More Quebecers caught COVID-19 in 2022 than in previous years, the result of new, more contagious variants and the dropping of public health measures.
New data from the INSPQ, Quebec's public health institute, show that, as of Dec. 29, there were at least 640,000 cases of COVID-19 in Quebec in 2022.
That's almost as many as Quebec tallied during its first two years of the pandemic combined. Quebec had seen 641,777 cases of the disease by the end of 2021. It now stands at 1,282,260.
Quebec also saw more deaths due to COVID-19 in 2022 than in 2021. More than 5,700 people died due to the disease in 2022 compared to 3,300 in 2021. In 2020, the INSPQ attributed 8,500 deaths to the virus. Most of those deaths occurred in long-term care homes and seniors' residences.
In 2022, the INSPQ classified most COVID-19 deaths as having occurred outside of a medical setting, with 3,575 deaths occurring at home or in an unknown locale.
Quebec phased out public health restrictions beginning in late February 2022, gradually dropping capacity restrictions for gatherings, restaurants and bars and, in May, dropped a mandatory masking policy that was in place for most indoor spaces.
A steady flow of COVID-19 hospitalizations continued throughout 2022. COVID-19 hospitalizations remained high all year long, although they reached their peak in January 2022, when Quebec tallied 8,700 new admissions due to COVID-19.
Even in July 2022, in the middle of the summer, a time when the spread of the virus had been low in previous years, there were 5,288 new COVID-19 hospitalizations. By contrast, in July 2021, there were 112 hospitalizations due to COVID-19.
Cécile Tremblay, a microbiologist and infectious diseases specialist at the CHUM hospital in Montreal, said the high number of COVID-19 cases in 2022 was likely due to the circulation of the more contagious omicron variant. In her opinion, the spread showed the need to consider the reinstatement of some public health measures.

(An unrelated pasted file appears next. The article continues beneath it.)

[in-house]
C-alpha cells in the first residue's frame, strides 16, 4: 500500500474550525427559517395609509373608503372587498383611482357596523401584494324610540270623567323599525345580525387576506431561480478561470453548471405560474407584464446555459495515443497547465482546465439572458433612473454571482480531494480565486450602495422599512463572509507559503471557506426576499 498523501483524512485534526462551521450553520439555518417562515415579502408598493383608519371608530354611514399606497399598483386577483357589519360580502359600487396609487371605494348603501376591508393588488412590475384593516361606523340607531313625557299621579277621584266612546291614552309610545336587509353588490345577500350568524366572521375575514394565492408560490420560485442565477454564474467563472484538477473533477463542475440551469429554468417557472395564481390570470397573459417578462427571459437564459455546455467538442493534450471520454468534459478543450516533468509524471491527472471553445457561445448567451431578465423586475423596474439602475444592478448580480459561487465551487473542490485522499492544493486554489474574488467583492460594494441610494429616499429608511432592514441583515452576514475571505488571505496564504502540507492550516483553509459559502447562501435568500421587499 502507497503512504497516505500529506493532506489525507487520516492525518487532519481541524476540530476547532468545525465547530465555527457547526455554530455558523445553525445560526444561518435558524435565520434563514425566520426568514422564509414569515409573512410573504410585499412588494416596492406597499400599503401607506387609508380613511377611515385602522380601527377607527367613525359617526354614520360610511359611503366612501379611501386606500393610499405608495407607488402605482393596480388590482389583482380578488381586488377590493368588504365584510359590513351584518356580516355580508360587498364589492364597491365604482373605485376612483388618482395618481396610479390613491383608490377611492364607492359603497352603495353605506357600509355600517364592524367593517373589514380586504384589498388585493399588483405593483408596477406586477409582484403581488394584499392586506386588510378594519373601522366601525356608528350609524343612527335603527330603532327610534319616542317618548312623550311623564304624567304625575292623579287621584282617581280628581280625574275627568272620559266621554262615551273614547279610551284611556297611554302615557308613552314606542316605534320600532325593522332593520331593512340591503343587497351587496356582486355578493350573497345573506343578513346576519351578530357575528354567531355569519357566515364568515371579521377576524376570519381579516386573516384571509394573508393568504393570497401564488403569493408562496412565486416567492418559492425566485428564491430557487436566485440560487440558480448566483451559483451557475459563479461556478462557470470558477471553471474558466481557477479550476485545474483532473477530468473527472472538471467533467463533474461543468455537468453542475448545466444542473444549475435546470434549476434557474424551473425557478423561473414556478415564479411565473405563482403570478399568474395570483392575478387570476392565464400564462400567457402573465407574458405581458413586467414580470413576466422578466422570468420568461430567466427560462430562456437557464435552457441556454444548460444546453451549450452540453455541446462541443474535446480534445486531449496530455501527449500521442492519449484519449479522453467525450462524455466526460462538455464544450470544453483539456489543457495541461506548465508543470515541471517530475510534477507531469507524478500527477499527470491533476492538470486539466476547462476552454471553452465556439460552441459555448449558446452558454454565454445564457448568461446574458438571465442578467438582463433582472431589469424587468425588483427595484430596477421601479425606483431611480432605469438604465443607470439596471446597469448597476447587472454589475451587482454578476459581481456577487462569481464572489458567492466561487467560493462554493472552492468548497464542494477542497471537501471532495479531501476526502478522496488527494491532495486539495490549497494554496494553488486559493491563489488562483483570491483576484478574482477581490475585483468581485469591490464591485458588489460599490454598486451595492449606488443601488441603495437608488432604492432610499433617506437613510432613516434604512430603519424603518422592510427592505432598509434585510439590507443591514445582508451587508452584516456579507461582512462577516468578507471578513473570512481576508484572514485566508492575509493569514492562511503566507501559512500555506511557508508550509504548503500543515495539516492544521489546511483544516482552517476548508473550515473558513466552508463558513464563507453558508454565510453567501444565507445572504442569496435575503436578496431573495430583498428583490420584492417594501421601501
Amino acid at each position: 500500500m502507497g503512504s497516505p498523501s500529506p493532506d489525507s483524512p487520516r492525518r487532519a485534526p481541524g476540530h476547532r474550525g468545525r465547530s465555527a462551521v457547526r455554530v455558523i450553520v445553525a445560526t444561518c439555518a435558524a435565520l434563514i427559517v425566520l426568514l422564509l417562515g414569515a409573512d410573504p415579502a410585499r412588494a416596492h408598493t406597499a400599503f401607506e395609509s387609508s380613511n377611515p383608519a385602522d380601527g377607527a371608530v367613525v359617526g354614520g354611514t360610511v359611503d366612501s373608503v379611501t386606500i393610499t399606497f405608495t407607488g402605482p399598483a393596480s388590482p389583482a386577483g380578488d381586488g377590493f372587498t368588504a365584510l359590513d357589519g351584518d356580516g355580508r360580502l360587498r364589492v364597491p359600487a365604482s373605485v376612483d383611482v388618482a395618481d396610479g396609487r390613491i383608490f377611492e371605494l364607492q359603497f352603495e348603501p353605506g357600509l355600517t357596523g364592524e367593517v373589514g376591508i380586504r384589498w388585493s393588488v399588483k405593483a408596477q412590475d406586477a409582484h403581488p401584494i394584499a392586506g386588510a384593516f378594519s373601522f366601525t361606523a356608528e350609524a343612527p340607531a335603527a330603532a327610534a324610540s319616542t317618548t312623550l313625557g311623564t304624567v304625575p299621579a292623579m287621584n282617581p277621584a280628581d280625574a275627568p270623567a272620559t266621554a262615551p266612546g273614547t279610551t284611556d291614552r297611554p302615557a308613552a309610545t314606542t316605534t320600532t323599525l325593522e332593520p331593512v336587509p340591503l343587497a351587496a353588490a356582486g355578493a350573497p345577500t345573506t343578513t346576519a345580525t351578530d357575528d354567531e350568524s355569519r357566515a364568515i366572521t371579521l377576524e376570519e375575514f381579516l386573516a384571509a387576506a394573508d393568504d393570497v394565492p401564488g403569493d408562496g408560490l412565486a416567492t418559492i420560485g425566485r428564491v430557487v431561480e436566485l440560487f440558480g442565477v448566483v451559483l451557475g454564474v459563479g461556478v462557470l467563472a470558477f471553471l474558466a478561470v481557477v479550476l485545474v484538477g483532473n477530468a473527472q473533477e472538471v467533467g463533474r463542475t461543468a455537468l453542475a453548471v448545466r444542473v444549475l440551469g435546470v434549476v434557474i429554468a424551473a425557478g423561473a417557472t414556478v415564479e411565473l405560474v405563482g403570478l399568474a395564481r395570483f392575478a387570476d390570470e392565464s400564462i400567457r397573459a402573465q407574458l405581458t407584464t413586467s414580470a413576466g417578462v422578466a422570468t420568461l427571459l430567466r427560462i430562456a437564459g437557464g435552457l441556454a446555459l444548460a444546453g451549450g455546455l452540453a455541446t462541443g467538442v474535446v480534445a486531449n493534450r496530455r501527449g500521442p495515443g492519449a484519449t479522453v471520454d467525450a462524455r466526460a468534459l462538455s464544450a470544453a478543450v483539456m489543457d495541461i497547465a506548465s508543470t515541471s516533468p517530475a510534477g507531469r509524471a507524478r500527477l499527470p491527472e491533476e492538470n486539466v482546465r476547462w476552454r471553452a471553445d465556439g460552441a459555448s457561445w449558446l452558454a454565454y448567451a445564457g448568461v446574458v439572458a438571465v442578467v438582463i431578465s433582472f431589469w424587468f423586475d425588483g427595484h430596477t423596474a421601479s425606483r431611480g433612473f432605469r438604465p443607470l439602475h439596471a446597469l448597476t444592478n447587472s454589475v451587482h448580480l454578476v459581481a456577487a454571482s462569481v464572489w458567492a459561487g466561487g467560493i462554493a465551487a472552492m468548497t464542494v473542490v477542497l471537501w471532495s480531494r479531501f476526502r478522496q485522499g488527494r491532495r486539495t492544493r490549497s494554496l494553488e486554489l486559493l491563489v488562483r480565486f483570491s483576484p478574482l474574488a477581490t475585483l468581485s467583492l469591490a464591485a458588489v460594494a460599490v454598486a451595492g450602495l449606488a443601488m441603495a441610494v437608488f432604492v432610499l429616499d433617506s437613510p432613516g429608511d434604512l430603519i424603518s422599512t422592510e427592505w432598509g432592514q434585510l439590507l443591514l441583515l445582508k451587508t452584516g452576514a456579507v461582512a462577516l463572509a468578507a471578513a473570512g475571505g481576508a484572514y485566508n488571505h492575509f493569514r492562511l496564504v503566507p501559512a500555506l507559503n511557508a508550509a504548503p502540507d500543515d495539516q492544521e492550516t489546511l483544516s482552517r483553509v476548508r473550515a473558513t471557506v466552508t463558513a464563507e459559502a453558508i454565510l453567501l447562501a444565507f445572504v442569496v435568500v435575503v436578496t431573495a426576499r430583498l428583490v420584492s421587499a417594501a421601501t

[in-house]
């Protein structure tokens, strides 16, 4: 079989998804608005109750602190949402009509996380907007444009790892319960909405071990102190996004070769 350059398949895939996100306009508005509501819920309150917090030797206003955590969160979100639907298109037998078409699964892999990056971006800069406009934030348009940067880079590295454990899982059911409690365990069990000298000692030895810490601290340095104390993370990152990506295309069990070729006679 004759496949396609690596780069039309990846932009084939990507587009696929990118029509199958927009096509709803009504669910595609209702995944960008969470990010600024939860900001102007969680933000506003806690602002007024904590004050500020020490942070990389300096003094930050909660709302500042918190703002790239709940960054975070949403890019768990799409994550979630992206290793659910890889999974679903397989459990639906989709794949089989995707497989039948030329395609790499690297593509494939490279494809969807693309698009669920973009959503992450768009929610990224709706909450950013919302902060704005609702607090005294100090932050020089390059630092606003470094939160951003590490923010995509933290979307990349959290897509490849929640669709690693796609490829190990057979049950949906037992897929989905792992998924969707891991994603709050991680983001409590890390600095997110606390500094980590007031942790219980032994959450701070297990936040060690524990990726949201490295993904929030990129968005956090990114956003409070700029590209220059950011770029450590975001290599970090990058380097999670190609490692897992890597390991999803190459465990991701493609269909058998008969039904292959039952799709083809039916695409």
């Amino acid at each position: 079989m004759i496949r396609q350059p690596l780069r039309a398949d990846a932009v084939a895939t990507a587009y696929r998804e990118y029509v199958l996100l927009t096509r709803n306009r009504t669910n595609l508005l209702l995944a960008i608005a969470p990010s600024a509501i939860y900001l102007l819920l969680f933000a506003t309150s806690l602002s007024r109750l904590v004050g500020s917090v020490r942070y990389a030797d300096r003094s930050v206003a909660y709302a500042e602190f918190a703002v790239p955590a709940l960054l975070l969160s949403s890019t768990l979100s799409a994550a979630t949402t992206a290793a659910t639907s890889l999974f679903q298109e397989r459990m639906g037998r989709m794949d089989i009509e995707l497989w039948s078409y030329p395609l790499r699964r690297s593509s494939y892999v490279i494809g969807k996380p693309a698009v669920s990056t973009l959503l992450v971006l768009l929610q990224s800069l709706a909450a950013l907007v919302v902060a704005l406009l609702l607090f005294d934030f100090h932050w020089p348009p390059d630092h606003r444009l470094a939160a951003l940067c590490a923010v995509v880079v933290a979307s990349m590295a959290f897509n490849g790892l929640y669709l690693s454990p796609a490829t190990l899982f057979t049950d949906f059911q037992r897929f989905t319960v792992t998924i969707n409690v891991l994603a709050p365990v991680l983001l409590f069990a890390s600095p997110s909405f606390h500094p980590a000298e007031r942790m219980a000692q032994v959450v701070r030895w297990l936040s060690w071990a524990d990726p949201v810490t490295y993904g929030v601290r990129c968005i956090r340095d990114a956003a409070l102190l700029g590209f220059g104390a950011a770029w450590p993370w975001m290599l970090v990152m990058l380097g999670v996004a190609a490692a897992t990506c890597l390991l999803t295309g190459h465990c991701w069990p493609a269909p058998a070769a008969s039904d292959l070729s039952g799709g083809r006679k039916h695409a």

"Is it necessary to return to more firm measures?" she asked. "To require the wearing of masks is certainly something to think about."
Tremblay said health officials must monitor the situation in other countries, where COVID-19 cases continue to rise and cause major disruptions.
"Look at what is happening in China right now, where there is an exponential growth of the transmission of the virus — that increases the chances of a new variant circulating," she said.
Tremblay suspects COVID-19 hospitalizations will rise in a few weeks because more people likely caught the virus at Christmas gatherings over Christmas
Karl Weiss, head of infectious diseases at the Jewish General Hospital, said the health system needs to be better organized to cope with viruses like COVID-19. Society, he argued, can't keep shutting down to prevent the spread of new variants.
"It is impossible to live in a society that is completely virus-free," he said. "We can't protect society forever by closing it."
Matthew Oughton, an infectious diseases specialist at Jewish General Hospital in Montreal, said most people have become less worried about catching COVID-19 because the consequences of infection are lower for those with some immunity either due to vaccines or prior exposure.
But he urged caution. Many people still remain vulnerable to the virus.
"To a certain extent, people who are at a really of severe consequences — the elderly, people who are severely immunocompromised — those people are still at risk and facing a virus that is as contagious as it ever has been and perhaps even more so."
The increase in the number of COVID deaths in 2022 was directly tied to the higher number of infections, Oughton said.
"Even if individually the risk of a svere case is quite low, across a large large number of infections, that still adds up."
Amelie Boisclair, a critical care specialist at the Pierre-Le Gardeur Hospital, said the increase in COVID cases and deaths came as no surprise. She said the government may need to shift the way it communicates COVID-19 numbers to the public.
"I think we didn't learn a lot since three years (ago). We didn't learn to be cautious with the virus. We just wanted it to be over," she said.
"It's still very much there and it's not mild. It's not something that we can just live with without acknowledging that the virus is there."